David Tennant ended his run as The Doctor in a two-part episode called “The End Of Time.” The episode also marked the departure of Russell T. Davies, who has spearhead the show since its revival. As the episode clearly shows, the pair is leaving just in time.
Spoiler warning: If you have not seen the episode and really want to, stop reading here.
“The End Of Time” marks the end of the David Tennant, which had worked its way into storylines since early in the fourth season, possibly making this the longest death on television. Over the course of the episodes we have seen The Doctor turn from a swashbuckling hero to a mewling whiner. The bulk of Tennant’s dialogue in the episode focuses around him not wanting to die, despite the long-estanblished premise that regeneration is not death. In fact, back when Tom Baker played the role his companion Romana regenerated as a fashion choice.
Tennant’s Doctor meets his end in a transparent chamber flooded with radiation. Ignoring the badly written reason for him being in the chamber, and the fact that it had nothing to do with the rest of the episode, you could almost hear Leonard Nimoy saying, “I am and have always been…your friend.” It was a well done scene when Nimoy did it in Star Trek II 27 years ago. Here it was a slapped on scene that shows Davies needed to leave the show because he is out of ideas.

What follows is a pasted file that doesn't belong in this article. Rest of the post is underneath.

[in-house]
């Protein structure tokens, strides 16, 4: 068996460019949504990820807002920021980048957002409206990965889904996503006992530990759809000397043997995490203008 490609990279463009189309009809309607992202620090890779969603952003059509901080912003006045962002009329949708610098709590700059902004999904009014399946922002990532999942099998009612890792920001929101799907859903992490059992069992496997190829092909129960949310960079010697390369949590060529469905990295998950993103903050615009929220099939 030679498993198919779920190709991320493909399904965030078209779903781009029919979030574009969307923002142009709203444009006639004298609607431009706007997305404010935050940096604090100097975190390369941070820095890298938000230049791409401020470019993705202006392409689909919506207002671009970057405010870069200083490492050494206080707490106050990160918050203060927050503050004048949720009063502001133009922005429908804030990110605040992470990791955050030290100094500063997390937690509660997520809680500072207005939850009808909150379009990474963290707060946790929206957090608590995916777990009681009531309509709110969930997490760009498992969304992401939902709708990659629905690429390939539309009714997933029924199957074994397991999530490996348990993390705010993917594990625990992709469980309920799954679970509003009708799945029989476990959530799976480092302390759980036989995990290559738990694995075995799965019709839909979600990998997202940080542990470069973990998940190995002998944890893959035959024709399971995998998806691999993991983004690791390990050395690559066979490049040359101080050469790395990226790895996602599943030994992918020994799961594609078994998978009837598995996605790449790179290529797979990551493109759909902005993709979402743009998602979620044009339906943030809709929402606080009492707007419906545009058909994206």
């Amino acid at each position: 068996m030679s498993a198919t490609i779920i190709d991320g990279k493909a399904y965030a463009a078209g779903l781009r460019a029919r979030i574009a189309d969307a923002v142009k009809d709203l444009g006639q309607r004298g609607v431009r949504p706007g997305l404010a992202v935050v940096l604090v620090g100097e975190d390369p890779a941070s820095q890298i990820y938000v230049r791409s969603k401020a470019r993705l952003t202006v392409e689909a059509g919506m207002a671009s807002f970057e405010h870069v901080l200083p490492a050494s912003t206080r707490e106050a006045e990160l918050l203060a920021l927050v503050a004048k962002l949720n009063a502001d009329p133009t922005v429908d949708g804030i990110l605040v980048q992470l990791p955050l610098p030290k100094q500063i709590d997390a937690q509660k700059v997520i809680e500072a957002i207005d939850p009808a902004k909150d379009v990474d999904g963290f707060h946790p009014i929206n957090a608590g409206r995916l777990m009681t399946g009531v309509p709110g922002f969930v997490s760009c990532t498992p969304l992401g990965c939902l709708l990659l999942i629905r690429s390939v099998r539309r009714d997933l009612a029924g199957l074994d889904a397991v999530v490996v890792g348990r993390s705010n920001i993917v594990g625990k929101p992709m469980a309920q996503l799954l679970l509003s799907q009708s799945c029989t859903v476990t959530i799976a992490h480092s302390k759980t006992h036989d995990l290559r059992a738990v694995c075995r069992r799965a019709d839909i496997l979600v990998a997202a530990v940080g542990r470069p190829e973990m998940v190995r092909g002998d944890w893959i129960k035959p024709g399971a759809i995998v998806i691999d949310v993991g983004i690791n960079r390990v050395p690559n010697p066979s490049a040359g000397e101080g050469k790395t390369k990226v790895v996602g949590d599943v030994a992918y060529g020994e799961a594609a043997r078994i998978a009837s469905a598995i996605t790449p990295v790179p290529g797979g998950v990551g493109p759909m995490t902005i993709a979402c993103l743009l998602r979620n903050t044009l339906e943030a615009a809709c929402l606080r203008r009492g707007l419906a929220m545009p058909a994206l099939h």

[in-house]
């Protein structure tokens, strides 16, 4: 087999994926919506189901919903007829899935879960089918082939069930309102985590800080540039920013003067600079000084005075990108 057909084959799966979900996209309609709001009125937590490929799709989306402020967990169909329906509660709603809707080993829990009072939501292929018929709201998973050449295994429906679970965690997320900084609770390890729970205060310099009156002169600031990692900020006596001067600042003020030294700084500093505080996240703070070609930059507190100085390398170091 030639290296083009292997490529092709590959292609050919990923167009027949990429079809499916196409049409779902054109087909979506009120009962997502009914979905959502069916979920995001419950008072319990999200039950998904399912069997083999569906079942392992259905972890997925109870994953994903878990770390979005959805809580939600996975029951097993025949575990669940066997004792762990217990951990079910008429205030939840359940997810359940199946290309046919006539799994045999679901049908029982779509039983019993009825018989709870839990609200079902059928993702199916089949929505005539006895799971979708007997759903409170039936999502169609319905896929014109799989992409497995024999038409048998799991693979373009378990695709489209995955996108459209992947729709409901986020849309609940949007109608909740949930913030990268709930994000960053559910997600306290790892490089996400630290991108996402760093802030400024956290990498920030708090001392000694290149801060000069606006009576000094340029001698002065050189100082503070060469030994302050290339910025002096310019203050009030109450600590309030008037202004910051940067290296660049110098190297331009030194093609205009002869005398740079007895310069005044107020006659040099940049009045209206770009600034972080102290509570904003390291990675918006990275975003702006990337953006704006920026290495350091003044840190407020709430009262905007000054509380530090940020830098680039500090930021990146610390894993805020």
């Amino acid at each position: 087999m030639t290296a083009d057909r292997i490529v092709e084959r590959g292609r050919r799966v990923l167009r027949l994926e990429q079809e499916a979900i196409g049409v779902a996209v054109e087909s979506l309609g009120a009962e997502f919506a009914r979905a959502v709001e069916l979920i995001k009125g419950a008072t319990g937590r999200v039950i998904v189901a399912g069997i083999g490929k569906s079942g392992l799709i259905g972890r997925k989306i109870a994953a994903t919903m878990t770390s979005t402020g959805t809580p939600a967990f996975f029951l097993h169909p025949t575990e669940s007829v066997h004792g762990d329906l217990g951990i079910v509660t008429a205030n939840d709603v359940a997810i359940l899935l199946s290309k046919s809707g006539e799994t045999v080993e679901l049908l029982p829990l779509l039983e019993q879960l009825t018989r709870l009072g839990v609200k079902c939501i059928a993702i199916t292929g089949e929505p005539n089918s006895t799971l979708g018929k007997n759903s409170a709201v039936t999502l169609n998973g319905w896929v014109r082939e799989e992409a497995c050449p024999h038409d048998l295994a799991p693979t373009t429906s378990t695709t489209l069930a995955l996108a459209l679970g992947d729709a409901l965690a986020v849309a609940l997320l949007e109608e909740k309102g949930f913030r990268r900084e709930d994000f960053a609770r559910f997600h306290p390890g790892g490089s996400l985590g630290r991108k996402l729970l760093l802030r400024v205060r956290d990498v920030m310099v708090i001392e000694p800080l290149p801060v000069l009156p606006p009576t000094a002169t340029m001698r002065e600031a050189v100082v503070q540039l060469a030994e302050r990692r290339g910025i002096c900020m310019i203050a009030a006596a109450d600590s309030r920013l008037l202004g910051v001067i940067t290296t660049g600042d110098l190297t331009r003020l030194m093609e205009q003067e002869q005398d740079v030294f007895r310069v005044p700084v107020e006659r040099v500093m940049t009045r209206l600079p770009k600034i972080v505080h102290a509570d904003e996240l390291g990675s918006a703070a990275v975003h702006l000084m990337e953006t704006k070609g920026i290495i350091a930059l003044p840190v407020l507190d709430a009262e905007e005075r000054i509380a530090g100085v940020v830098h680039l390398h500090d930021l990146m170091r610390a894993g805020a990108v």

The entire episode is a rehash. The Time Lords return after the time war with a plan to end the universe. The same goal that The Daleks had in the fourth season finale. The Daleks were going to use a “reality bomb” while the Time Lords were going to “end time” but the resulting story is the same, providing more evidence that the franchise is running out of ideas.
The regeneration sequence iutself runs a mind-numbing 20 minutes and occurs so slowly that The Doctor has time to revisit Donna, Rose, Sarah Jane, Captain Jack (who is sitting in a ripoff of the creature cantina so they could showcase the aliens that appeared during Tennant’s run, and Martha. Martha has inexplicably married Mickey Smith, despite her being engaged when we last saw her and clearly not to Mickey, since he was still on a parallel Earth. The sequence showed a lack of respect for the character as she, once again, gets Rose’s cast offs. This despite Martha being more intelligent and infinitely more capable than Rose, whose only asset seems to be her looks.
All in all, the outing was a horrible wrap up for Tennant and hopefully not an indication of what we can expect when Matt Smith takes on the role. The only good thing I can say about The Doctor’s regeneration is at least it ended the whining.